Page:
Robert R. Jones HomesMost Americans consider homeownership to be their single best long-term investment and a primary source of their wealth and financial security. Generations of families have counted on and used the equity in their homes for their children’s education, their own retirement and other milestone expenses.

Individual household budgets are helped by tax incentives that are designed to make owning a home more affordable. Deductions for mortgage interest and property taxes can result in thousands of dollars of tax savings, especially in the early years of the mortgage when interest makes up most of the payment. Home owners save nearly $100 billion annually on mortgage interest and property deductions alone.

And when home owners sell their primary residence, they get an enormous tax break. A couple who owns and lives in their home for two years and then decides to sell can keep up to $500,000 of the profit tax-free, and a single owner can keep $250,000.

A healthy housing industry means more jobs and a stronger U.S. economy. In fact, fully 15 percent of the U.S. economy relies on housing.

Most of the products used in home construction and remodeling are manufactured in the United States. Constructing 100 new homes creates more than 300 full-time jobs, $23.1 million in wage and business income and $8.9 million in federal, state and local tax revenue. New home owners spend money on decorations and furnishings, to enhance the landscaping and to become members of the community by patronizing local businesses and service providers.

Robert R. Jones Homes (interior photo)Yet a home is so much more than an investment. In good times and in bad, the opportunity to own a home has been a cherished ideal and a source of pride, accomplishment, social stability and peace of mind.  Homeownership strengthens communities as well as families.

Home building increases the property tax base that supports local schools and communities. When a family owns their home, it is an asset that has a direct impact on their financial security and future. People are more likely to take care of things they own so they remain valuable. And a home’s value is determined by how well it is maintained as well as by the condition of the neighborhood it is located in. So home owners have incentive to spend their time and resources improving their neighborhood, even if it is just to protect the value of their investment.

Homeownership builds stronger communities, provides a solid foundation for family and personal achievement and improves the quality of life for millions of people. The Bipartisan Policy Center’s Housing Commission has said that homeownership can “produce powerful economic, social, and civic benefits that serve the individual home owner, the larger community and the nation.”

Keys in DoorIt is important to know that despite the fact that housing and homeownership policies over the last century have contributed to the growth of the middle class and helped the United States become the most dynamic economy the world has ever seen, homeownership is under attack. Policymakers are proposing radical changes, including ending the mortgage interest deduction and mandating minimum 20 percent downpayments, that would threaten the dream of homeownership for millions of Americans.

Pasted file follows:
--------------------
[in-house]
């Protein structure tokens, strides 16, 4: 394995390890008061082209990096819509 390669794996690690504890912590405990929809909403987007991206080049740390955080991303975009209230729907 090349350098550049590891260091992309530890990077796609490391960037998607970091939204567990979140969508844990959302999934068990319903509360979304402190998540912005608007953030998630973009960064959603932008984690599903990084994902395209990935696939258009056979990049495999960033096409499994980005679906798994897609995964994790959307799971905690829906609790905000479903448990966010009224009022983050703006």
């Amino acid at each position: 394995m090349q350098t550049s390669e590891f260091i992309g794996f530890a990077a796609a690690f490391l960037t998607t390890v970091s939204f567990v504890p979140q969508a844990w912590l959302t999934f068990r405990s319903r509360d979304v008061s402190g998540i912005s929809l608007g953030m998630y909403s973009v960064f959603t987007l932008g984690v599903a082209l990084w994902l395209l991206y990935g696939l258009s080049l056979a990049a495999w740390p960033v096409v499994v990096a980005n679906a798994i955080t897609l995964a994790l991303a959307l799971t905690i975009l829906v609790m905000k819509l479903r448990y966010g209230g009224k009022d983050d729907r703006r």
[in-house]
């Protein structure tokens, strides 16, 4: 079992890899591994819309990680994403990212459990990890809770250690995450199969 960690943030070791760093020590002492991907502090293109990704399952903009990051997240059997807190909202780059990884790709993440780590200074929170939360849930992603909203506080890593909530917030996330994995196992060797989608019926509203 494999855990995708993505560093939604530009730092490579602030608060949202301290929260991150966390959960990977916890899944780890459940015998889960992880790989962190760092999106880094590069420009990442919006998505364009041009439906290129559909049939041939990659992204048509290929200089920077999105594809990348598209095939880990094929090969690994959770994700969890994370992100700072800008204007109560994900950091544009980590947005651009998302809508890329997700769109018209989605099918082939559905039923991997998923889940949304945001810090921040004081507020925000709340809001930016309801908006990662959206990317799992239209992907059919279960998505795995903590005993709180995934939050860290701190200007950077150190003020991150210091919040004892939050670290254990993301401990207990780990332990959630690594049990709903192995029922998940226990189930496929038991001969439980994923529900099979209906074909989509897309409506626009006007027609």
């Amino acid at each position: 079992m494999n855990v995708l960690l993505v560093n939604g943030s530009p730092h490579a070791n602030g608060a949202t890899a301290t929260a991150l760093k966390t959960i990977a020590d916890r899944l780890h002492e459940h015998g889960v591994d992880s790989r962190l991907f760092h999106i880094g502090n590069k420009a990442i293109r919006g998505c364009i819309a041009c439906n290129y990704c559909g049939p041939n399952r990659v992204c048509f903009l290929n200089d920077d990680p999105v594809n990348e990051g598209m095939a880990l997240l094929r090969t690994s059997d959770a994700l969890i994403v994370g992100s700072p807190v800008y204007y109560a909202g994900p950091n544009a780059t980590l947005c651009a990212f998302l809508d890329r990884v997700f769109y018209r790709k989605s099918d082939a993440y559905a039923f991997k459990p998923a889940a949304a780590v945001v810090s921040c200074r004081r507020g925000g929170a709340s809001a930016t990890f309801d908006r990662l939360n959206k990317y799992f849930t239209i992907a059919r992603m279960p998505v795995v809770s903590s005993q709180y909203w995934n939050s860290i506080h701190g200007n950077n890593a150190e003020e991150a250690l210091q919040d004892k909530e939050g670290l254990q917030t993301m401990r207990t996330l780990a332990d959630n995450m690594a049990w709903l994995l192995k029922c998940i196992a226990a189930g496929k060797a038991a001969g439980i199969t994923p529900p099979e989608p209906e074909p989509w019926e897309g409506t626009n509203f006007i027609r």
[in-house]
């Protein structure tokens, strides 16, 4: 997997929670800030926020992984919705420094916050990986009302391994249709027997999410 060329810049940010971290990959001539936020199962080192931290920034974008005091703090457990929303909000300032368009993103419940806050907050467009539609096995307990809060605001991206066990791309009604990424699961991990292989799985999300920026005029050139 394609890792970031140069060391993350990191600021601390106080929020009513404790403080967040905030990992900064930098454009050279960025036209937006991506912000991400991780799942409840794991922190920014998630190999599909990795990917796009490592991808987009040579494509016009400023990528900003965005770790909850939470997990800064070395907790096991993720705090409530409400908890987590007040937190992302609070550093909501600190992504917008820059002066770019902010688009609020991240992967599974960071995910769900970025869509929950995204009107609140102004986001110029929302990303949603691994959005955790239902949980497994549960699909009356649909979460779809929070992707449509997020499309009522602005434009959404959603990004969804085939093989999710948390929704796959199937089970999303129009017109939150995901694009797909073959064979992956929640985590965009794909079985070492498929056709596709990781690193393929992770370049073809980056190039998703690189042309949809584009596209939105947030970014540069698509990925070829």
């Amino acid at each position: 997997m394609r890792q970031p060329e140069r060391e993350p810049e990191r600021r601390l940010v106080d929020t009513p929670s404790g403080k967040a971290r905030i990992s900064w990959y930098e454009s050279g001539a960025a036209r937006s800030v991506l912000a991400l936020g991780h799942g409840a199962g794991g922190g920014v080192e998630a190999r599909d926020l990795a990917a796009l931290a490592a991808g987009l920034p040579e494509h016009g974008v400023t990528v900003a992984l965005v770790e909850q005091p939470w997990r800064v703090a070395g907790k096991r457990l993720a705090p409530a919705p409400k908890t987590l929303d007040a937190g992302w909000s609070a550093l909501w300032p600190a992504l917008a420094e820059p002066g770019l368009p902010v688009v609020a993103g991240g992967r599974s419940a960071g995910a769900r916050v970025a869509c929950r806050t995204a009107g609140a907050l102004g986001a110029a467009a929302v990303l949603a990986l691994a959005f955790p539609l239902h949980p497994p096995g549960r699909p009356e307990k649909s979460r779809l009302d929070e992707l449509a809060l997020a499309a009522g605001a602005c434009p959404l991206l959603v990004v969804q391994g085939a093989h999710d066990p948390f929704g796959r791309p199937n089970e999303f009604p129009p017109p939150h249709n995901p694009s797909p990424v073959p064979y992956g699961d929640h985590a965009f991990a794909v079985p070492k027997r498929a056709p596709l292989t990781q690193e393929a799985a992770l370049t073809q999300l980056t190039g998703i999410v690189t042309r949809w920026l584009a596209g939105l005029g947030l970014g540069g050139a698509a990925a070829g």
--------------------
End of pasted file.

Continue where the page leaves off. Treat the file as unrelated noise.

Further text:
The National Association of Home Builders’ website, www.ProtectHomeownership.com, has more information about the threats to homeownership and how to take action to protect it.

To learn more about homeownership in the metropolitan Detroit area, visit www.RobertRJonesHomes.com.

This article is courtesy of the National Association of Home Builders.

It’s Almost Spring . . . Time To Think About Building

Posted in Construction, Manors of Deerwood with tags , , , on March 14, 2013 by Pat Hansen

With inventories of existing homes dwindling, many buyers are considering building a home, to the delight of many home builders. Recently, we at Robert R. Jones Homes, have received several calls from prospective buyers who have discovered our prestigious community in The Manors of Deerwood in Clarkston. They say they are attracted to the large, treed homesites – each over a half acre in size and several larger than one acre.

Manors of Deerwood Lot (New Home) | Clarkston, Michigan | Robert R. Jones HomesThe property was formerly farmland, but is now nicely wooded. We are bordered on the east by Independence Oaks County Park and on the west by privately owned parcels, large enough to keep horses. To the north are 30 acres of privately owned land, yet to be developed, and to the south are earlier phases of The Manors of Deerwood community.

The terrain is rolling and will accommodate both walk-out and daylight basement sites. When visitors wind their way back to our property, they are pleased by what they see. Every site has a variety of trees, and during the spring, summer and fall, a variety of wild flowers color the landscape. The atmosphere is very quiet and peaceful.

Galleria Home Plan | Clarkston, MichiganThere are 15 remaining homesites to choose from. Our homes start in the high $400,000’s. There are numerous home plans to choose from, as well as the in-house capability to design a custom plan to suit individual needs. We are available for a personal consultation to help you plan your new home. You may call us at 248-895-1115 to schedule a consultation.

The Manors of Deerwood is located approximately 2 miles north of the charming Village of Clarkston, just minutes from I-75 and M-15.

Pre-Finished vs. Site-Finished Hardwood Flooring

Posted in Around Your Home, Renovation with tags , , on December 6, 2012 by Pat Hansen